The road to a better marriage begins by evaluating the quality of the relationship and by asking yourself the following questions:

  • What are the most important principles of your marriage?
  • What were the dreams and aspirations that started your relationship?
  • Did you marry for comfort, pleasure, money or honor?
  • Are you willing to make your relationship the most important part of your marriage?

Visualizing your values and seeing whether or not they are central to your marriage can help you understand the road you are traveling on. Unfortunately, our society has sold us a distorted image of marriage, which maintains that external factors such as money or comfort are the factors that make marriage work. Just think about how popular culture depicts the perfect couple who have all the conveniences one could ever imagine. They have all the money, pleasure, and fun they could ever want – but are they happy? That's the million dollar question.

I believe that there is no real way of telling how happy a marriage is, except for one factor: ask them how their relationship is doing. Afterwards, you'll know if their happiness is real or illusive.

Although many people may choose core values such as wealth, pleasure and honor for their marriage, in the long run, experience has shown that these external values are temporal. Happiness in life has very little to do with externals, and those who focus on the external values often find their relationships unsettled, lacking direction, and without the strength to last a lifetime. In fact, over the years, I have witnessed many families who have little financial means, yet have the power of a healthy relationship. Against the conventional wisdom that money buys happiness, these families prove that success is dependent on other variables such as spiritual values, healthy attitudes, and high levels of emotional intelligence. Above all, they are dedicated to maintaining and nurturing the most important commodity in their lives, their relationship.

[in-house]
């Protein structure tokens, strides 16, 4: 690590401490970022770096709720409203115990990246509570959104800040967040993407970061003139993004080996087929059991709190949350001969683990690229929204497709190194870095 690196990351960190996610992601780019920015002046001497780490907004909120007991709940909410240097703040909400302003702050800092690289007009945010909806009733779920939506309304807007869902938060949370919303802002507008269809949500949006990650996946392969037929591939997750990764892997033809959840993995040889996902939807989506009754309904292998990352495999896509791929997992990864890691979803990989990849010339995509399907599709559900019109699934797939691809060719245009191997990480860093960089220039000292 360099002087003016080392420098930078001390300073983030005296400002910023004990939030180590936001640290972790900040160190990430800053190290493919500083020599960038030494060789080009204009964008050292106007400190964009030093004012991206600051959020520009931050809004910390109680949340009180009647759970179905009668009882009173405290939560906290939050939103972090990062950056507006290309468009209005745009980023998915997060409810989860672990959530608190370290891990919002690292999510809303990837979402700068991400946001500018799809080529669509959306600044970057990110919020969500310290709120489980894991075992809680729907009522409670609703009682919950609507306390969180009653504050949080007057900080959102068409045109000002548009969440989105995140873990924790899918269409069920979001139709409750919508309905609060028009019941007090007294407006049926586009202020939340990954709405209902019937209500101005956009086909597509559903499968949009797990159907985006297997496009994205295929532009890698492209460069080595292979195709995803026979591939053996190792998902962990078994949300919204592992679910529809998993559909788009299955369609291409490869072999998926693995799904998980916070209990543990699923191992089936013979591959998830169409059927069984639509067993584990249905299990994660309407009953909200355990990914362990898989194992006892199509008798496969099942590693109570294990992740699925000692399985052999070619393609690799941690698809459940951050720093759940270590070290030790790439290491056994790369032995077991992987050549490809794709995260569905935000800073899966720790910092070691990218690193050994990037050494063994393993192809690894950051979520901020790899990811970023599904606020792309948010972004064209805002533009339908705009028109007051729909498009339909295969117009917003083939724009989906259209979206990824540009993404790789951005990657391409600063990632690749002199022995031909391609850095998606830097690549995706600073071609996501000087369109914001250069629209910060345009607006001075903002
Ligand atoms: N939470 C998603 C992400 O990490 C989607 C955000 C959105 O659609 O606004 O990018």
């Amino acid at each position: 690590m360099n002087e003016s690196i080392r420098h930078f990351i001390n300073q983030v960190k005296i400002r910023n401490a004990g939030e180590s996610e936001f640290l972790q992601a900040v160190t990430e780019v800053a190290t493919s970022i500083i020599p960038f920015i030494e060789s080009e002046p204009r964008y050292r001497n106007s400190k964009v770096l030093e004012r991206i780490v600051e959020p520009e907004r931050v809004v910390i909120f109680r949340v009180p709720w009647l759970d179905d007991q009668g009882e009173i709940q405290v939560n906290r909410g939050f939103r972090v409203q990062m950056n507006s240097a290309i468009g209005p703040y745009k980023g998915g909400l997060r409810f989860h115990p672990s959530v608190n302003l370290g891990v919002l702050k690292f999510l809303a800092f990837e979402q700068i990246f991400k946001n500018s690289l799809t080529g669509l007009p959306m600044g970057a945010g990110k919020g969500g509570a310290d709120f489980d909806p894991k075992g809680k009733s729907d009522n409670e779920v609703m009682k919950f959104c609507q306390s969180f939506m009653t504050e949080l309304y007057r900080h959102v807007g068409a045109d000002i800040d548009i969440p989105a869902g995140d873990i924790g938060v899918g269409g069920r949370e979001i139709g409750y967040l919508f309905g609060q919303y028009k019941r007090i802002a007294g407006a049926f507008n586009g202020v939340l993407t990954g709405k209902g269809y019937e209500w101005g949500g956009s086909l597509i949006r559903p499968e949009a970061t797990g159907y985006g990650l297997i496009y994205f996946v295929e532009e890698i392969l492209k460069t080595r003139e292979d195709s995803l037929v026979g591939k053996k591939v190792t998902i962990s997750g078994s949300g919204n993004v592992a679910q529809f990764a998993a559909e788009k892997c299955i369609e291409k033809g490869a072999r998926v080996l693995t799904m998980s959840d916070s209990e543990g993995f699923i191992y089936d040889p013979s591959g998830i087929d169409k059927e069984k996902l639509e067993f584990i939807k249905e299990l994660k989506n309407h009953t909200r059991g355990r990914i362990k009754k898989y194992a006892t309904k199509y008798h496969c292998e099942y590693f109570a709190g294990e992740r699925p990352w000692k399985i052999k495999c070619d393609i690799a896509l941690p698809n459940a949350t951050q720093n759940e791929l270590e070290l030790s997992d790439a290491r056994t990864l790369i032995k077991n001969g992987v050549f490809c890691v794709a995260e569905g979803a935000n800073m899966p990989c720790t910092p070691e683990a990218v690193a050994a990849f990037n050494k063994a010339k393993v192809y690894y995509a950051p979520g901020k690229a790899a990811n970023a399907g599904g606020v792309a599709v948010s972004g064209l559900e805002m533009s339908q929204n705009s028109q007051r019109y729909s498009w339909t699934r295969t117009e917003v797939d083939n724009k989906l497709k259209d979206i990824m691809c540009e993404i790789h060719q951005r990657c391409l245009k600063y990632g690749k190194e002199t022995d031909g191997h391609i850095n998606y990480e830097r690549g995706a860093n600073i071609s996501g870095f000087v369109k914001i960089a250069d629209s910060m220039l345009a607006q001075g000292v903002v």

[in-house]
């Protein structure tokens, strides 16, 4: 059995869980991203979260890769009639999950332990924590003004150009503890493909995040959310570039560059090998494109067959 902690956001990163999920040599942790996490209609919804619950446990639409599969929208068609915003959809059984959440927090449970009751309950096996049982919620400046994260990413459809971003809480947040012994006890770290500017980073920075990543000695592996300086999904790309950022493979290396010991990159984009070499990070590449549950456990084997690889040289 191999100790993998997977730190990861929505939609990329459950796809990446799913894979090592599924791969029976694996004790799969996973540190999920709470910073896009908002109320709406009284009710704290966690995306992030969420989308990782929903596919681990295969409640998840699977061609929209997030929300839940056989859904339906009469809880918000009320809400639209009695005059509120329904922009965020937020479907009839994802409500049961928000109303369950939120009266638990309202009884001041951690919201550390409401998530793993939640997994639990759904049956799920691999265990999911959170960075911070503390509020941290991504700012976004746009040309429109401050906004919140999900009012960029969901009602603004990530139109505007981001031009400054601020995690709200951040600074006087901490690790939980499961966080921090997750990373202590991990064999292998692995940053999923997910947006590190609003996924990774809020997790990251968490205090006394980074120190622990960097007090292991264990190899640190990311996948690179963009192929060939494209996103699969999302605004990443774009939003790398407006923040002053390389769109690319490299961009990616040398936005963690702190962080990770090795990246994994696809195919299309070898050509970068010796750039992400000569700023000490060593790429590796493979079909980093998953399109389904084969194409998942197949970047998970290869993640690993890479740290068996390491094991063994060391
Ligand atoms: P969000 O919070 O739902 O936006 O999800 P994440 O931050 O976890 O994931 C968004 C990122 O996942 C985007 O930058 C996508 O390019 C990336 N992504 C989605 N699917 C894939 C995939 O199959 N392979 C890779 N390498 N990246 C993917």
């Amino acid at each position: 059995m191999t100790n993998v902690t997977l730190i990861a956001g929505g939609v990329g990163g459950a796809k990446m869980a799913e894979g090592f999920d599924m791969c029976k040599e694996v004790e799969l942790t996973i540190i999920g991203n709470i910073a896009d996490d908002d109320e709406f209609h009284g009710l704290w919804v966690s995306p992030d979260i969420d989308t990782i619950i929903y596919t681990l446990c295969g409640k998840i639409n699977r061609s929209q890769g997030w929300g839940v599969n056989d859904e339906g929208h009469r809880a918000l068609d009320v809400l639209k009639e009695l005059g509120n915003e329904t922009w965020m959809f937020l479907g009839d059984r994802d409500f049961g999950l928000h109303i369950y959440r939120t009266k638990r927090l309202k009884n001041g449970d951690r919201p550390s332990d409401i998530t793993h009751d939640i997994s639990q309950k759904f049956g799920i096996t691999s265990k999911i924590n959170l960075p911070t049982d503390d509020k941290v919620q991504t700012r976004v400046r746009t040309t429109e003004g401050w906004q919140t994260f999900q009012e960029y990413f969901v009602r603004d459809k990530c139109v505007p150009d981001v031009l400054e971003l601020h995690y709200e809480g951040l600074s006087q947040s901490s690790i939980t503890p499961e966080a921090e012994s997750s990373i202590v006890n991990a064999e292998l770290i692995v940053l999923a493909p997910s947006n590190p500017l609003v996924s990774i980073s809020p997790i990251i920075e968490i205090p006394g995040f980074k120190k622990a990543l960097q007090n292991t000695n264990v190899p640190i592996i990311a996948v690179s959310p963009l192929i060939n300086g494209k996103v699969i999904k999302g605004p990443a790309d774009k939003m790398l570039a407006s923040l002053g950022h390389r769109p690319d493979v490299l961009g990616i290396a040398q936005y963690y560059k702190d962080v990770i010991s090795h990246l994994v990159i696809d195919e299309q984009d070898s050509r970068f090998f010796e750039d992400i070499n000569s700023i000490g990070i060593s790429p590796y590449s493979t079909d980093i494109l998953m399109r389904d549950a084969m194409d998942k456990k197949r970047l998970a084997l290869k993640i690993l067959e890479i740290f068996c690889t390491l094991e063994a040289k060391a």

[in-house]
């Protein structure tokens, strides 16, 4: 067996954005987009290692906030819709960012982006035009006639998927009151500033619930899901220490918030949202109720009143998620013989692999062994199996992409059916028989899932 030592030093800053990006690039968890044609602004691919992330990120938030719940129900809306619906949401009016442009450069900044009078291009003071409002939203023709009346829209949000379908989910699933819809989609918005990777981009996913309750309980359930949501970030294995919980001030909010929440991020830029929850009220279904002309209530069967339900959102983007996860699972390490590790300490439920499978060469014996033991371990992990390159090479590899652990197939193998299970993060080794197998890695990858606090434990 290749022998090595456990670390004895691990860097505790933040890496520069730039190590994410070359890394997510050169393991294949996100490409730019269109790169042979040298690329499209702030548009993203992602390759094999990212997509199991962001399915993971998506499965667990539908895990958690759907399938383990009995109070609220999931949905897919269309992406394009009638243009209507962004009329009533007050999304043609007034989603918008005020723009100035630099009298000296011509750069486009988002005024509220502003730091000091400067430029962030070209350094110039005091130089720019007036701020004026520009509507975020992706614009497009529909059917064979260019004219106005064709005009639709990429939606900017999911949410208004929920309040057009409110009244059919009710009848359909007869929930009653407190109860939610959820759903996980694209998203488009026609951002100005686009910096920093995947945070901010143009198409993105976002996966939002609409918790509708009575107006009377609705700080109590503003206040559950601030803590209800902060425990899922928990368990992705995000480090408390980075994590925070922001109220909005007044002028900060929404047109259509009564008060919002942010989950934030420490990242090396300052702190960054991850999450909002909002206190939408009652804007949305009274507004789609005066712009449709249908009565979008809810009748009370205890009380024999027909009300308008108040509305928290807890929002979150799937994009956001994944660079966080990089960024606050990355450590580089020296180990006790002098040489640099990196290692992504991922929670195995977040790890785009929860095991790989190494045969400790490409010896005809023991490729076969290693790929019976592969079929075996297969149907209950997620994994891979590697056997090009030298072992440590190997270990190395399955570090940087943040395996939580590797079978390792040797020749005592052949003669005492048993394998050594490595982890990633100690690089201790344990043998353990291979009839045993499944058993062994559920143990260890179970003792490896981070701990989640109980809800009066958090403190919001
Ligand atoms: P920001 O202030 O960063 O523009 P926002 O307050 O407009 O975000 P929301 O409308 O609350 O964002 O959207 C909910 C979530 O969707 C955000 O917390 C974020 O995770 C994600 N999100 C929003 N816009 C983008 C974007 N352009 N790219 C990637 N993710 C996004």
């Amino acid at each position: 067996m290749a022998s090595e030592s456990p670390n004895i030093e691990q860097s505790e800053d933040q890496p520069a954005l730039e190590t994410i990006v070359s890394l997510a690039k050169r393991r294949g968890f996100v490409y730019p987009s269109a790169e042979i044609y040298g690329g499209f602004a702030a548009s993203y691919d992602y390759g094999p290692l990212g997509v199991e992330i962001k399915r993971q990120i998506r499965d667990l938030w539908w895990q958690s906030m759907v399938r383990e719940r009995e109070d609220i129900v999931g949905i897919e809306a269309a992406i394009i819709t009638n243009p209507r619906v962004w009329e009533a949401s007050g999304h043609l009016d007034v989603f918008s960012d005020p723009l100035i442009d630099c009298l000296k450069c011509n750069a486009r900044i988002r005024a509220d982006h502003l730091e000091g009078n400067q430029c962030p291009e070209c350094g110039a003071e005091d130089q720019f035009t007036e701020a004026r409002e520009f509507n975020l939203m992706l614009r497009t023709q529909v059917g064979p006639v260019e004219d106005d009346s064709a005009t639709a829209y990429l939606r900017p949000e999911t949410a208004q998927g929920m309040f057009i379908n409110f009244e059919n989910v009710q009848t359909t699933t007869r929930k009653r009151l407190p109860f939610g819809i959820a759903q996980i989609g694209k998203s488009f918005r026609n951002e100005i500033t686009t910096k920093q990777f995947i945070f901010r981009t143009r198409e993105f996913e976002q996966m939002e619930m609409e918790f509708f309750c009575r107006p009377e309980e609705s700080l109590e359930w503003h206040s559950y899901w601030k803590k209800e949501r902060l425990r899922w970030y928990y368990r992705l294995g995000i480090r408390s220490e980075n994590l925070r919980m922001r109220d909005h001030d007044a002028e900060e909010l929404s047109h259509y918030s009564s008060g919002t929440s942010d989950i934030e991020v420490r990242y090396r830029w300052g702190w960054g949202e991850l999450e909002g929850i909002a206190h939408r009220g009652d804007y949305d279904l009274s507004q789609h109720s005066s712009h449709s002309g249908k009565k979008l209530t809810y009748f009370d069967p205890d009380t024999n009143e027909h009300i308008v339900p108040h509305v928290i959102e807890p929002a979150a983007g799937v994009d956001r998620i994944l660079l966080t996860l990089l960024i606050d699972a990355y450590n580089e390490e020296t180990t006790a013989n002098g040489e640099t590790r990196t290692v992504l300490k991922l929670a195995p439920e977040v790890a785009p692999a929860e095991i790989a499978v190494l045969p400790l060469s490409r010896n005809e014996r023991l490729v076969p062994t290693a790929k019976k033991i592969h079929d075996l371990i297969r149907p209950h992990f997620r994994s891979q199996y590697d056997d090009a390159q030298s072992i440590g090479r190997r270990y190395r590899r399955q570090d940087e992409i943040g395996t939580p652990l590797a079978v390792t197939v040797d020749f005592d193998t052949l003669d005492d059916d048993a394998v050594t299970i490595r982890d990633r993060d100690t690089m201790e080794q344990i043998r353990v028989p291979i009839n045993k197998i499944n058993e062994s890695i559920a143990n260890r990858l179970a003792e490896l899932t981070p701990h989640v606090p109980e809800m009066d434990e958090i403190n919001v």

As a young rabbinical student, I spent one of the most rewarding Shabbat experiences of my life volunteering in an old age home in Sanhedria, a small community in Jerusalem. My predicament was that I wanted to spend Shabbat visiting the old age home, but didn't have a place to stay. Thinking out of the box, and knowing I was in an a community famous for their willingness to provide for others, I decided to take a chance by asking some locals if they would be kind enough to take me in as their guest for Shabbat. After waiting for about five minutes in front of a store, an elderly man walked by. In my broken Hebrew, I tried to explain to him where I volunteered and what I needed. Without blinking, the man said that he would be delighted to have me as his guest.

The elderly man met me just before sunset at the local synagogue and brought me home to meet his wife and family. When I first entered into his home, I felt that I was walking into one of Roman Vishniak's scenes from pre-war Poland. Despite my initial discomfort, my fears were quickly relieved when I was warmly welcomed and asked to bring my suitcase into the room I would be sleeping in. After arranging my clothes, I was served a pre-Shabbat treat: a hot cup of coffee and some chocolate pastries. Just as I finished my last bite, Shabbat began, and I ran off to evening prayers at the old age home.